View Full Version : how to play songs by ear/compose?

10-28-2009, 08:09 PM
hey, i've been playing uke for a while and i played guitar before that. i've had no formal training, but i'm pretty decent.

how do you go about learning to play songs by ear?

also, how do i compose? are there any good weebsites, books, anything that could help?


10-28-2009, 08:15 PM
When I try to learn a song by ear, I try to match the A string with whatever I hear.

Ex: If you're listening to "I'm Yours", the first chord being played is a B major, right?...if you hold down the 2nd fret on the A string (assuming your Uke is tuned GCEA), then it'll sound somewhat like the chord being played...I believe my friend told me that the A string represents like...the "bass line", and...well it makes sense to me, I just can't explain it thoroughly.

Sorry. I'd be a horrible teacher, lol.

10-28-2009, 08:24 PM
Learning to play "by ear" is really just finding the basic chords of a tune and following along or figuring out the chords based on a melody and vocals. The easy way to learn how to play by ear is to jam with experienced musicians and follow their hands while hearing and becoming familiar with the sounds of chords you are playing.

As for composition, what I do is start with a song concept and try to create a melody that suites the mood. I am not a prolific writer, but when the mood strikes me, I write a song start to finish in a matter of five or ten minutes. Keep in mind that I am a professional songwriter, too, but lots of pros write using different methods. Some take days or weeks to write a song and some are like me, the lyrics come quickly.

There are lots of books written about songwriting. I have never bothered to read one, but my mother was a professional songwriter and I grew up with the business all around me. One book I have used, though, is the "Songwriter's Market".

10-28-2009, 11:21 PM
check out the circle of fifths, there's a simple rule which will help.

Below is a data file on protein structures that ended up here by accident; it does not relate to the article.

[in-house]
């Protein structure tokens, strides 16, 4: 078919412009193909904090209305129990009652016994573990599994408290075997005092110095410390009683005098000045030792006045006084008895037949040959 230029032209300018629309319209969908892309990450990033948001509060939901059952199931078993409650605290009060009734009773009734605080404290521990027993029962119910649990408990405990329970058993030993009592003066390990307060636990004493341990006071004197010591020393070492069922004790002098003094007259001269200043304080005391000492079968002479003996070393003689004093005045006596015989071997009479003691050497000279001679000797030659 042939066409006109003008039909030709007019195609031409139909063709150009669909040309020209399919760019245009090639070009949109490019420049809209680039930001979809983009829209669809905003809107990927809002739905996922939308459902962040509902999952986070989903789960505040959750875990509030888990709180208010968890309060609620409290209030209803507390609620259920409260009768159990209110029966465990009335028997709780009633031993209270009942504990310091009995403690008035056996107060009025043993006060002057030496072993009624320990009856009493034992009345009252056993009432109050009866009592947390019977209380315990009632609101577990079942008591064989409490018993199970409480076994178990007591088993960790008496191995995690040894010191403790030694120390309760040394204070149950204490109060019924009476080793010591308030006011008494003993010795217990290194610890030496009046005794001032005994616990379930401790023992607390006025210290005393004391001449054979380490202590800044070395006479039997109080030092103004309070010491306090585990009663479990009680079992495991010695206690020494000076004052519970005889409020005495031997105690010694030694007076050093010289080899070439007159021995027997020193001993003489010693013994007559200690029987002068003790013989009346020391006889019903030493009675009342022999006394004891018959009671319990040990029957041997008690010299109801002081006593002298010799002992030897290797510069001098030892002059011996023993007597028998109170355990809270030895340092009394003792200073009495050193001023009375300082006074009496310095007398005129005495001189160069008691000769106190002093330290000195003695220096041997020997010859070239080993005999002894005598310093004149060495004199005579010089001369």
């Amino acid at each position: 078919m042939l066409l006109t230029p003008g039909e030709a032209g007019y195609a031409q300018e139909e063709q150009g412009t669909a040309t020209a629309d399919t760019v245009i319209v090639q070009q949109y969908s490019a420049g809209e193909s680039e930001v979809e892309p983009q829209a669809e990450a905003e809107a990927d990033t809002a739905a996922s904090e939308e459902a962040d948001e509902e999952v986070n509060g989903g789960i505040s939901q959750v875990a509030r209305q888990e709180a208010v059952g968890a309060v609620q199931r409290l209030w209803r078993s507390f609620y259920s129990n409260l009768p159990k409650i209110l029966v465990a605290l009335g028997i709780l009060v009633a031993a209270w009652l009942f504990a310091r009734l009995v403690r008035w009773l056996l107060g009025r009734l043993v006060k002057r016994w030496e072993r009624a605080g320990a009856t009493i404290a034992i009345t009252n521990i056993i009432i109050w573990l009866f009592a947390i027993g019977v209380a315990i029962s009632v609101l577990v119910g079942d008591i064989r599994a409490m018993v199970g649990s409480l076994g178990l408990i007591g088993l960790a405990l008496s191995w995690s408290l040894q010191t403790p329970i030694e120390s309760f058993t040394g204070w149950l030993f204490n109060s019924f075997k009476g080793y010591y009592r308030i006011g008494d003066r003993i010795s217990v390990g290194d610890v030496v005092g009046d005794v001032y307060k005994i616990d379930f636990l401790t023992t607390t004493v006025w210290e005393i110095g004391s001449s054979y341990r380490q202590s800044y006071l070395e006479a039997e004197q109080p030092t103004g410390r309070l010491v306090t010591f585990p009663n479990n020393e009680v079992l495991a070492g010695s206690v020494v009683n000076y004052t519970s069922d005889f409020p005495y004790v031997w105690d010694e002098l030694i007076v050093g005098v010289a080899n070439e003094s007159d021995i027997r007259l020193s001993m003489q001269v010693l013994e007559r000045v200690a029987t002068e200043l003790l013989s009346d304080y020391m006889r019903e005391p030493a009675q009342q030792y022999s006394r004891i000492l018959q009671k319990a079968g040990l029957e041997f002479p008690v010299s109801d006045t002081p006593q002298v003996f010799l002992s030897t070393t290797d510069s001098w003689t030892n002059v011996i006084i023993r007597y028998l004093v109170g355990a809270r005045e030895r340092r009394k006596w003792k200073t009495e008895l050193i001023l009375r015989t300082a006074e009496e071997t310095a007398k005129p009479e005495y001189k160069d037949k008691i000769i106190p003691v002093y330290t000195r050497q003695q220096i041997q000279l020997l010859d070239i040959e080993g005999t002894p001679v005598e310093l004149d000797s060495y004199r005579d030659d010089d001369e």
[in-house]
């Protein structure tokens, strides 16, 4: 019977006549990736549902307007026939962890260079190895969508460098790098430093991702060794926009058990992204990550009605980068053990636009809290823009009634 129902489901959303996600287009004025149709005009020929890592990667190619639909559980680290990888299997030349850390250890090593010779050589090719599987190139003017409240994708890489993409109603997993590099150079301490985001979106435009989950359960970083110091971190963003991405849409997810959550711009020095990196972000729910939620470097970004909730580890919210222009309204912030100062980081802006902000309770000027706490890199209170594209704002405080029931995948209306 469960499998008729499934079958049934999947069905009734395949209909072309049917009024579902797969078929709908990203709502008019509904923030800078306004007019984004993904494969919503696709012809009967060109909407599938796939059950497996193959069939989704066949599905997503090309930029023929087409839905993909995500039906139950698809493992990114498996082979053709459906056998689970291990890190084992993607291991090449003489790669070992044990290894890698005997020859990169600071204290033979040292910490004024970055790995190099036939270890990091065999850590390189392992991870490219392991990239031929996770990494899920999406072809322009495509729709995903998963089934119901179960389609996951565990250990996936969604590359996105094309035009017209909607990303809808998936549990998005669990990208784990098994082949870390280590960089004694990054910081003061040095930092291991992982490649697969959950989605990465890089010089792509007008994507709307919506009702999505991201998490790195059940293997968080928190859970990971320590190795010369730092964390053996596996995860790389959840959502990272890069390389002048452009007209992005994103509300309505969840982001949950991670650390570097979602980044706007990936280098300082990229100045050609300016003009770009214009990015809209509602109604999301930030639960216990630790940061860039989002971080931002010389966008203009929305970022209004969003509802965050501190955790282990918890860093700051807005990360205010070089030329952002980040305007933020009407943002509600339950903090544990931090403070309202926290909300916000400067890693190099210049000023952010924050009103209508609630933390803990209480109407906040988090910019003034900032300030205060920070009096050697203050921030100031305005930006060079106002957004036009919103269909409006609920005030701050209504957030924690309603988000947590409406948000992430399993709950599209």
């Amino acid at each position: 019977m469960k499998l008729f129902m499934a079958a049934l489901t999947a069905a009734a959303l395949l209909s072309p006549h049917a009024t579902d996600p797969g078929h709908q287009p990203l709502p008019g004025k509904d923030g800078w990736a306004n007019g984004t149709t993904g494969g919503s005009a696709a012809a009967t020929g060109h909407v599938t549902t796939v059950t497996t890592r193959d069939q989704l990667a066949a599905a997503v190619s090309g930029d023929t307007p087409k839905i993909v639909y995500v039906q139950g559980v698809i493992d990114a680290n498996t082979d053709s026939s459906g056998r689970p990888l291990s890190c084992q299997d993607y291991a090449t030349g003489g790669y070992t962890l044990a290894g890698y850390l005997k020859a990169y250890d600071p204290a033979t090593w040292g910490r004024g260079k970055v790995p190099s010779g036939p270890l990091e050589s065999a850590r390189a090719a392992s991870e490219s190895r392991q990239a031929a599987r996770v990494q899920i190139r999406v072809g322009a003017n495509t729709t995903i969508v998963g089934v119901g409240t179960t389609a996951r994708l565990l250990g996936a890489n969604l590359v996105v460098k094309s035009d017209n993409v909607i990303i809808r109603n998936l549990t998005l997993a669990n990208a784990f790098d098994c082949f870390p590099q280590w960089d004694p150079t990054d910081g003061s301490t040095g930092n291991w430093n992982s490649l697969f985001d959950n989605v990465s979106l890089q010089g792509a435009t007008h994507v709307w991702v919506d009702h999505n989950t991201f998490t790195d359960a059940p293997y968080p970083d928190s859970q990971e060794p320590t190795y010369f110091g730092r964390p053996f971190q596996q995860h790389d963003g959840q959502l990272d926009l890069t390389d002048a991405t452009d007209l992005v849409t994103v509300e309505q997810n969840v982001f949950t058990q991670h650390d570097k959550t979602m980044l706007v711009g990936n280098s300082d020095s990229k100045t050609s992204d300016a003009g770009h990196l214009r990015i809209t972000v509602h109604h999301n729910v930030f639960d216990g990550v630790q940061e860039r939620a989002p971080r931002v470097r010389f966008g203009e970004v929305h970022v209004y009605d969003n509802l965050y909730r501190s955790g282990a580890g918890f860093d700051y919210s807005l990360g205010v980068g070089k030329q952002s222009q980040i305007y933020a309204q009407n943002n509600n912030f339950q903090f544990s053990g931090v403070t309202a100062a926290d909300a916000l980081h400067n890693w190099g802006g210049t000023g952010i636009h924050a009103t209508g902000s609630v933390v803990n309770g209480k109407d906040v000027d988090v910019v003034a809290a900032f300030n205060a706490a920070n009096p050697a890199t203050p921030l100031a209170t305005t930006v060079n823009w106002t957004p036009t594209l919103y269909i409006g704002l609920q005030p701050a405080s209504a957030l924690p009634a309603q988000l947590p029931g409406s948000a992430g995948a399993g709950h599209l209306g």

First, take a piece of paper and write these down in a circle, going counterclockwise:

C, G, D, A, E, B, F#, C#, Ab, Eb, Bb, F

(so C is at 12:00, G is at 11:00, D is at 10:00, etc, that's the circle of fifths)

Now the rule is, pick a root or starting chord (in this case C) and jump to any other chord on the circle,

THEN work your way back to C, moving clockwise around the circle.

Try this example:

Start on C, jump to E, then work your way back to C:

C, E7, A, A, D7 G7 C (G7)

(if you write this out in a circle you can start on any root you want, typing it in a line I had to start with C)

The bridge of a song (part B in AABA form) can be a shift to change to one of neighboring fifths, for C that could be F. Adjoining fifths are closely related - in either direction. Now we're moving back and forth along the circle:

F, C, G7, C, F, C, G7 G7,

and hanging on the G7 sets up the return to C.

So here's the whole 5 minute song:

C, E7, A, A, D7, G7, C, G7,
C, E7, A, A, D7, G7, C, C,
F, C, G7, C, F, C, G7, G7,
C, E7, A, A, D7, G7, C, C.

I like to think of it like taking trips away from home, you can take short familiar trips or long exotic ones. Taking a big jump is like flying one way and driving back, it can start off exotic and dramatic but as you get closer to home things get more familiar:

C, (big jump to) Eb, Ab C#, F# B, E, A, D7 G7, C

(in this case the commas separate measures, some have two chords per measure).

Another useful trick is to substitute a relative minor chord for a major chord. For C, substitute Am, for G, Em, for F, Dm, etc.

C, F, G7, C is one nice progression

Am, Dm, Em, Am are the substitutes. They even work in the same line:

C, F, G7, C, Am, Dm, Em, Am

There are other tricks to play with - and having that circle of fifths in front of you helps a lot.

Have fun

10-28-2009, 11:54 PM
Being able to work out songs by ear is largely a function of pitch memory, which is informed by the characteristics of the given instrument upon which the tune is being played. You also have to be able to get your mind around the form of the song, and the rhythmic values of the changes.

The longer you play the easier it'll get.

Probably the best single thing you can do is to keep your uke tuned correctly and make sure you are tuned correctly every time you pick up the instrument. It'll aid in the development of pitch memory.

10-29-2009, 07:11 AM
To play songs by ear and compose, you don't have to know music theory, but it sure helps.

To start learning music theory, I have two resources to recommend - Howlin' Hobbit's excellent "Cheater Theory (http://www.howlinhobbit.com/docs/cheater_theory_v2.pdf)" document, and musictheory.net (http://www.musictheory.net/).

Basically, when I figure out a song, I find out what key it's in first. The key is the tonal center of a song. It's the note that the song seems to resolve on. Usually, it's the last chord of a song, but not always.

Once I know the key, then there are only a few choices of chords that I can choose from. By listening to the relationships between the chord changes in the song, I fiddle around with those chords until it sounds right.

Listening to the bass notes in the song is a big tip. Usually, the bass is playing the root note, so if I can find out what that root note is, I can figure out what chord is being played.